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Accomplished but eccentric movie make-up artist Pete Dumond has been with the studio for decades and is totally devoted to his art especially in the creation of screen monsters. His world ends abruptly when new management acquires the company and arbitrarily decides that the horror cycle has run its course, and the studio will now concentrate on escapist musicals. When Dumond hears he will be pink-slipped, the neurotic but usually affable Pete turns psychotic and vows vengeance on the two movie executives responsible. Using a combination of hypnosis and a newly developed chemical formula, Dumond is able to use mind control to compel the young actors playing the teenage Frankenstein and werewolf to exact vengeance for him. Written by
In one scene the visitors to the studio are told that they are going to be taken to the set of Horrors of the Black Museum (1959). This was an advanced plug for what would be the next film to be produced and written by Herman Cohen. See more »
[Trying to justify horror films]
Why, even psychiatrists say that in all these monster pictures there's not only entertainment, but for some people there's therapy. Well, you know, we never get over our childhood fears of the sinister - those terrifying faces we see in our nightmares. Well, through these pictures we can live out our hidden fears. It helps.
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No great shakes but amusing--especially for AIP fans
Monster makeup man Pete Dumond (Robert H. Harris) is told the studio is closing down his shop because they've decided to stop making horror films. He vows revenge. The final film he's on has a teenage werewolf (Gary Clarke--not Michael Landon) and a teenage Frankenstein (Gary Conway reprising his role from the original). He puts a drug in their makeup that make them obey him and orders them to kill the studio heads.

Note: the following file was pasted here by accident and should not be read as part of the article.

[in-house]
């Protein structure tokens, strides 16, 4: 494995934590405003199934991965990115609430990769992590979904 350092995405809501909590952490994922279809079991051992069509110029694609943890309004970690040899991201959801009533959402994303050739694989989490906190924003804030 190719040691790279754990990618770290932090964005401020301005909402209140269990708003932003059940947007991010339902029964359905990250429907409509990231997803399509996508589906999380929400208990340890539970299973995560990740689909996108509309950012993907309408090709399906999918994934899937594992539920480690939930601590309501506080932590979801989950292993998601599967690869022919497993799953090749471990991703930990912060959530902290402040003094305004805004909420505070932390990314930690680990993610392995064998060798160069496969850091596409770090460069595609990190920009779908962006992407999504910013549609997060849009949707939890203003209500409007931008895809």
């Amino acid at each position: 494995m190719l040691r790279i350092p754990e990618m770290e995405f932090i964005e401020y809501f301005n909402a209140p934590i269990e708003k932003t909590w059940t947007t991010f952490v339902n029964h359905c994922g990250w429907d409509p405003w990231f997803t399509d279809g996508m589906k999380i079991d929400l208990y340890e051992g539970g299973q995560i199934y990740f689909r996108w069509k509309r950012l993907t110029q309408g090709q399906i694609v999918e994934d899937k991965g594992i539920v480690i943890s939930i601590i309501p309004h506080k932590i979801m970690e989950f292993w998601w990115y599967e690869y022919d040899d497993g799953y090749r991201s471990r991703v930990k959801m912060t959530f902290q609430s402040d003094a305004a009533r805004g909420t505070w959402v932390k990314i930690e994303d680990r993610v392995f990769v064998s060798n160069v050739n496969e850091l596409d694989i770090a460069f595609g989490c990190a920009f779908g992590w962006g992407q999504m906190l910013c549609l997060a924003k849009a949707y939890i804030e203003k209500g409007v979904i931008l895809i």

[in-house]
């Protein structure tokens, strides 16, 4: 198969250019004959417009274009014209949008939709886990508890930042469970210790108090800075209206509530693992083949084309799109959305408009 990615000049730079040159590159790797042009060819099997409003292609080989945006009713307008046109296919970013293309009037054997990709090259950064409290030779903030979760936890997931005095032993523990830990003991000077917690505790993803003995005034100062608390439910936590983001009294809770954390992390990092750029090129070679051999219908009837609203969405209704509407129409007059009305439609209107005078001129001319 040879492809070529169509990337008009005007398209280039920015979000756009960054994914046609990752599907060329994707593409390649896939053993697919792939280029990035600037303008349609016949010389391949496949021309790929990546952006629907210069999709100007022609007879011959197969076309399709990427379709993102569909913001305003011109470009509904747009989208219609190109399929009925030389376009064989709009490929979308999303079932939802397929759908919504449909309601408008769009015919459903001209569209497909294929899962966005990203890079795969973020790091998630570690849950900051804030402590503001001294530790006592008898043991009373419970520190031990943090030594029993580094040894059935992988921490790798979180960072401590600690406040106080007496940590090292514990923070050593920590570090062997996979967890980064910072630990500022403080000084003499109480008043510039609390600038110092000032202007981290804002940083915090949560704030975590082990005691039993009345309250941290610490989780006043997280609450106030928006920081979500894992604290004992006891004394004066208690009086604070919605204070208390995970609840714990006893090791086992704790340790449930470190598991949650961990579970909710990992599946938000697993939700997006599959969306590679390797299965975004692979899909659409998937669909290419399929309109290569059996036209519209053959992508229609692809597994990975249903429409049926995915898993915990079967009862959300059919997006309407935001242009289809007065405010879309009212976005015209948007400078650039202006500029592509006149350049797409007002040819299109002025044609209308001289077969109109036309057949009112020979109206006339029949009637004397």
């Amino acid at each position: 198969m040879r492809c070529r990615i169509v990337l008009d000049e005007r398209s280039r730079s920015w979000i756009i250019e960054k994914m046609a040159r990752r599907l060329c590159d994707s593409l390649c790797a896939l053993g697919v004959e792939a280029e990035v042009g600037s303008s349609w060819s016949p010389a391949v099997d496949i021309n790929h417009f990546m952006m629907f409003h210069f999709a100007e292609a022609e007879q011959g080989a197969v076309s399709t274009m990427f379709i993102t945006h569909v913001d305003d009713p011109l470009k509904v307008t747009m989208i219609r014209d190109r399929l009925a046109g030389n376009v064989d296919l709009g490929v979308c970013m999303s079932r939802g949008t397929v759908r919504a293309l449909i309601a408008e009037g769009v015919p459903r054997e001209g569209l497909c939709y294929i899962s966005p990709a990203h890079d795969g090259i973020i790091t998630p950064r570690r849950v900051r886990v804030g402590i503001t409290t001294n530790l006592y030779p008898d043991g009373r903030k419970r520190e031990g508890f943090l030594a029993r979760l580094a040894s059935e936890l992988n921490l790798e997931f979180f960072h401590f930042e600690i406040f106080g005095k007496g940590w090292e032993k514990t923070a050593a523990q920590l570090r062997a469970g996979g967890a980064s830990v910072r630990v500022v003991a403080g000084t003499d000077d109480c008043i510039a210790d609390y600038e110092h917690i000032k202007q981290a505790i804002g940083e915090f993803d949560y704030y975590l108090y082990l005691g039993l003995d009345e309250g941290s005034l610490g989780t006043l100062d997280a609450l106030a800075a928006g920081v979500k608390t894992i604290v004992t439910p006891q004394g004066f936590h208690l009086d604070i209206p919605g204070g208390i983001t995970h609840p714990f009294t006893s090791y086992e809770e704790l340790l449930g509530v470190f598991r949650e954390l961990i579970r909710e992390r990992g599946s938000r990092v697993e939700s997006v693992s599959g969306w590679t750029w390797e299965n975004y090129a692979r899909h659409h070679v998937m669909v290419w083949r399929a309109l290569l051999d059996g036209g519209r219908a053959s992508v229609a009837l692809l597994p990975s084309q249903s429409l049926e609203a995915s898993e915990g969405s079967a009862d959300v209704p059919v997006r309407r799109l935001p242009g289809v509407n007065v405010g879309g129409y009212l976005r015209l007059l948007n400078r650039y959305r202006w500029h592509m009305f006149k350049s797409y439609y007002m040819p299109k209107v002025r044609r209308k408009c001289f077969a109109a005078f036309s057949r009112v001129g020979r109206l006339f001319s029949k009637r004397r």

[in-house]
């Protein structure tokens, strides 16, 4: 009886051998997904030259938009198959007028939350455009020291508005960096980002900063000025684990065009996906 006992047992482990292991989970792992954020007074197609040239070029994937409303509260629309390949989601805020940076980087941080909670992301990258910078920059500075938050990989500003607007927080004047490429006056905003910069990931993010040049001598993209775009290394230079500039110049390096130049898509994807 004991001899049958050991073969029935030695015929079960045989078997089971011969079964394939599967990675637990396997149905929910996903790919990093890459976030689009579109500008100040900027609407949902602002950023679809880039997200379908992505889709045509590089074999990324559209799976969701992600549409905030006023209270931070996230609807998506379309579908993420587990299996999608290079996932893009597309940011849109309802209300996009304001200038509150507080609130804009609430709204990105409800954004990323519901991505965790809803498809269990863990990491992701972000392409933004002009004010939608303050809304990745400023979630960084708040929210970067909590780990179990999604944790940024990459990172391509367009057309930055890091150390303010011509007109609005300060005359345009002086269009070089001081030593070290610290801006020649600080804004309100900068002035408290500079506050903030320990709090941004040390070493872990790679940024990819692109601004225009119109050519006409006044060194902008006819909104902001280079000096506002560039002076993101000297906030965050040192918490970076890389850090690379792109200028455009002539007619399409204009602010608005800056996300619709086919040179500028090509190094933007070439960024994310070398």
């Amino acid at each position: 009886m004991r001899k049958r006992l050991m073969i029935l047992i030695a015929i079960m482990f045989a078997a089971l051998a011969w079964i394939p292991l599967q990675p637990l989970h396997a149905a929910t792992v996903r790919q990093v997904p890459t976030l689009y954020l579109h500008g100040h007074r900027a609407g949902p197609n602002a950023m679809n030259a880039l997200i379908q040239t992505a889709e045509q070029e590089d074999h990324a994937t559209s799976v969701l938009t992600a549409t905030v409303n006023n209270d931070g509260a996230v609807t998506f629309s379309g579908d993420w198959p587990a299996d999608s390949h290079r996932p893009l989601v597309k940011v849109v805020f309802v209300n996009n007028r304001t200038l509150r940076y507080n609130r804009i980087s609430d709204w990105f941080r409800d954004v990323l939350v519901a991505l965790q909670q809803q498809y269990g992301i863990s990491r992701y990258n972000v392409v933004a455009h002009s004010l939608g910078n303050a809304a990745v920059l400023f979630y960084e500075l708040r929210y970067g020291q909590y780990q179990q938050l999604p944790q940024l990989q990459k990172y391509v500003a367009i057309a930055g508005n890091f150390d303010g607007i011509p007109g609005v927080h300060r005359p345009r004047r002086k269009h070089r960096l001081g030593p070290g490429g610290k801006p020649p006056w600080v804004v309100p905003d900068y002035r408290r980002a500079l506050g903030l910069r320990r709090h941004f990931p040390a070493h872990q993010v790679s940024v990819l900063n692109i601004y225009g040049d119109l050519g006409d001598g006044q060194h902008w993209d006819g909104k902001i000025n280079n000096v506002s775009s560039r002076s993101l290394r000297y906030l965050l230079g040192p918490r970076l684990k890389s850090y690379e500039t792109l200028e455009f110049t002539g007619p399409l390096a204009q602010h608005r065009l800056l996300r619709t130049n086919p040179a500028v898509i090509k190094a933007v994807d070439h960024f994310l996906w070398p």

Pretty much forgotten horror movie--for good reason! The plot is sort of interesting but it's basically a 30 minute plot stretched out to 74 minutes! A lot of talk but little action. There's also a pointless (and pretty funny) musical number by John Ashley squeezed in (purportedly he had some hits in the 1950s).
Some of the acting is good. Harris is enjoying himself and Clarke has some good moments. Conway however seems uncomfortable. The best part of this movie is the final 11 minutes--they're done in color (the rest of the film is in b&w). We get to see a good bunch of AIP monster masks, some blood, and Harris, Clarke and Conway in full color. Fans of AIP monster movies will get more of a kick out of this than anyone else. For the color ending alone I give this a 7.
Be aware--most TV prints have the whole film in b&w--the DVD has the color.
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